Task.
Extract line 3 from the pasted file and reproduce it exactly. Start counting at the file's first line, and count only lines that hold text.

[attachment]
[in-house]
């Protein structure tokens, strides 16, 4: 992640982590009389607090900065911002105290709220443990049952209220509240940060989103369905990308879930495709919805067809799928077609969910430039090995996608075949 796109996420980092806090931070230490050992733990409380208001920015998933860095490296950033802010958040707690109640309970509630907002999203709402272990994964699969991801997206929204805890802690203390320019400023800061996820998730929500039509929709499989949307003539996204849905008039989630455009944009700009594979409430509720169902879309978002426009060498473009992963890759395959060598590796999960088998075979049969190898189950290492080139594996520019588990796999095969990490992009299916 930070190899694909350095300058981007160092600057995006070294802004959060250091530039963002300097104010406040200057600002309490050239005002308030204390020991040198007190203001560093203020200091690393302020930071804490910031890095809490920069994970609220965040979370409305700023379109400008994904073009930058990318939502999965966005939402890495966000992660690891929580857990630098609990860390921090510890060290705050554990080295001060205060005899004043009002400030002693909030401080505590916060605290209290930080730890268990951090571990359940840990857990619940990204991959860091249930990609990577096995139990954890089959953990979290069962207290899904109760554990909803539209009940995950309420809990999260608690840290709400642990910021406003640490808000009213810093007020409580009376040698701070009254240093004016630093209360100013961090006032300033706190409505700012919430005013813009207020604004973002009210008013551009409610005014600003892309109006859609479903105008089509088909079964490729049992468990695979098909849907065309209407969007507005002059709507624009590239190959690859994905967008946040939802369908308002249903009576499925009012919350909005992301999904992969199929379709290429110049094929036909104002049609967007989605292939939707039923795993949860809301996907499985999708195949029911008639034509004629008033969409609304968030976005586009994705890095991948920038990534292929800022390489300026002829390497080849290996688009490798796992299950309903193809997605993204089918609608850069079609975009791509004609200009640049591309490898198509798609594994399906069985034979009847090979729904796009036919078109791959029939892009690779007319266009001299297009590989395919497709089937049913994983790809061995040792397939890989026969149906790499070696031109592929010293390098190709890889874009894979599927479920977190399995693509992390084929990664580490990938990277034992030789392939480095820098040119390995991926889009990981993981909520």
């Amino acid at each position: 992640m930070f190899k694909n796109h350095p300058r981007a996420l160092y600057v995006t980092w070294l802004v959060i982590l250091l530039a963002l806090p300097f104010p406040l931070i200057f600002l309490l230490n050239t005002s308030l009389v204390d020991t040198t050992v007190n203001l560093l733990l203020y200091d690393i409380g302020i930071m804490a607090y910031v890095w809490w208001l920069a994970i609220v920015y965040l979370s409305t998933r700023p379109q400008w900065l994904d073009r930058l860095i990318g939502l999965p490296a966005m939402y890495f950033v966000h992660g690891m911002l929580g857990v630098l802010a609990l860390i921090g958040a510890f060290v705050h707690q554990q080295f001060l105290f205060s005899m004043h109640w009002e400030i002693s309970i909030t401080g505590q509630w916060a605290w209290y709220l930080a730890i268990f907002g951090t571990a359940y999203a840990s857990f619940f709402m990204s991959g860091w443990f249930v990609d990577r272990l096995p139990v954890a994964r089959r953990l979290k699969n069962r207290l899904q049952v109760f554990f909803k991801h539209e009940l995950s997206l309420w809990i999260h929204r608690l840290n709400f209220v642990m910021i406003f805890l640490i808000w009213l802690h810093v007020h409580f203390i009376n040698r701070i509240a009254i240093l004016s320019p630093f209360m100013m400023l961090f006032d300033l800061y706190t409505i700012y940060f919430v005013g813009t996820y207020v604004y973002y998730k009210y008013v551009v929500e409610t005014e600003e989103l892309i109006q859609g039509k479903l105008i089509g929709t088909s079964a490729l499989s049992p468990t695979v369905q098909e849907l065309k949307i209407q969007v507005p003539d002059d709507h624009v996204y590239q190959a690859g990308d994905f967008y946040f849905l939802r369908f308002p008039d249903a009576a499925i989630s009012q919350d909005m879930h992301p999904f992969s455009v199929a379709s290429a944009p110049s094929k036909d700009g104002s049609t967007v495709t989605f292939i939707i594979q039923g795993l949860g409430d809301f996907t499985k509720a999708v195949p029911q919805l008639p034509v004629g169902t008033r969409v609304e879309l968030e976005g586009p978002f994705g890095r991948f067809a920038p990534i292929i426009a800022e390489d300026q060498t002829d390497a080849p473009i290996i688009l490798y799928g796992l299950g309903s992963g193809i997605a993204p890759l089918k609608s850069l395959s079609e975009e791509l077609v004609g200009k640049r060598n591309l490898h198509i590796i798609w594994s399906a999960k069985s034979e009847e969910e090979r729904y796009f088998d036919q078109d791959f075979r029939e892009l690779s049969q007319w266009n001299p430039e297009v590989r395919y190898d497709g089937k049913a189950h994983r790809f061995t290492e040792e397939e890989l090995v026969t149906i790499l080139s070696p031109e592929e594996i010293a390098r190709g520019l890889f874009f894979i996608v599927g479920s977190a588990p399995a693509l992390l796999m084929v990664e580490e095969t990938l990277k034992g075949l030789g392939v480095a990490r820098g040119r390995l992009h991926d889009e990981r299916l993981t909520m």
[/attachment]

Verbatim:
């Amino acid at each position: 992640m930070f190899k694909n796109h350095p300058r981007a996420l160092y600057v995006t980092w070294l802004v959060i982590l250091l530039a963002l806090p300097f104010p406040l931070i200057f600002l309490l230490n050239t005002s308030l009389v204390d020991t040198t050992v007190n203001l560093l733990l203020y200091d690393i409380g302020i930071m804490a607090y910031v890095w809490w208001l920069a994970i609220v920015y965040l979370s409305t998933r700023p379109q400008w900065l994904d073009r930058l860095i990318g939502l999965p490296a966005m939402y890495f950033v966000h992660g690891m911002l929580g857990v630098l802010a609990l860390i921090g958040a510890f060290v705050h707690q554990q080295f001060l105290f205060s005899m004043h109640w009002e400030i002693s309970i909030t401080g505590q509630w916060a605290w209290y709220l930080a730890i268990f907002g951090t571990a359940y999203a840990s857990f619940f709402m990204s991959g860091w443990f249930v990609d990577r272990l096995p139990v954890a994964r089959r953990l979290k699969n069962r207290l899904q049952v109760f554990f909803k991801h539209e009940l995950s997206l309420w809990i999260h929204r608690l840290n709400f209220v642990m910021i406003f805890l640490i808000w009213l802690h810093v007020h409580f203390i009376n040698r701070i509240a009254i240093l004016s320019p630093f209360m100013m400023l961090f006032d300033l800061y706190t409505i700012y940060f919430v005013g813009t996820y207020v604004y973002y998730k009210y008013v551009v929500e409610t005014e600003e989103l892309i109006q859609g039509k479903l105008i089509g929709t088909s079964a490729l499989s049992p468990t695979v369905q098909e849907l065309k949307i209407q969007v507005p003539d002059d709507h624009v996204y590239q190959a690859g990308d994905f967008y946040f849905l939802r369908f308002p008039d249903a009576a499925i989630s009012q919350d909005m879930h992301p999904f992969s455009v199929a379709s290429a944009p110049s094929k036909d700009g104002s049609t967007v495709t989605f292939i939707i594979q039923g795993l949860g409430d809301f996907t499985k509720a999708v195949p029911q919805l008639p034509v004629g169902t008033r969409v609304e879309l968030e976005g586009p978002f994705g890095r991948f067809a920038p990534i292929i426009a800022e390489d300026q060498t002829d390497a080849p473009i290996i688009l490798y799928g796992l299950g309903s992963g193809i997605a993204p890759l089918k609608s850069l395959s079609e975009e791509l077609v004609g200009k640049r060598n591309l490898h198509i590796i798609w594994s399906a999960k069985s034979e009847e969910e090979r729904y796009f088998d036919q078109d791959f075979r029939e892009l690779s049969q007319w266009n001299p430039e297009v590989r395919y190898d497709g089937k049913a189950h994983r790809f061995t290492e040792e397939e890989l090995v026969t149906i790499l080139s070696p031109e592929e594996i010293a390098r190709g520019l890889f874009f894979i996608v599927g479920s977190a588990p399995a693509l992390l796999m084929v990664e580490e095969t990938l990277k034992g075949l030789g392939v480095a990490r820098g040119r390995l992009h991926d889009e990981r299916l993981t909520m």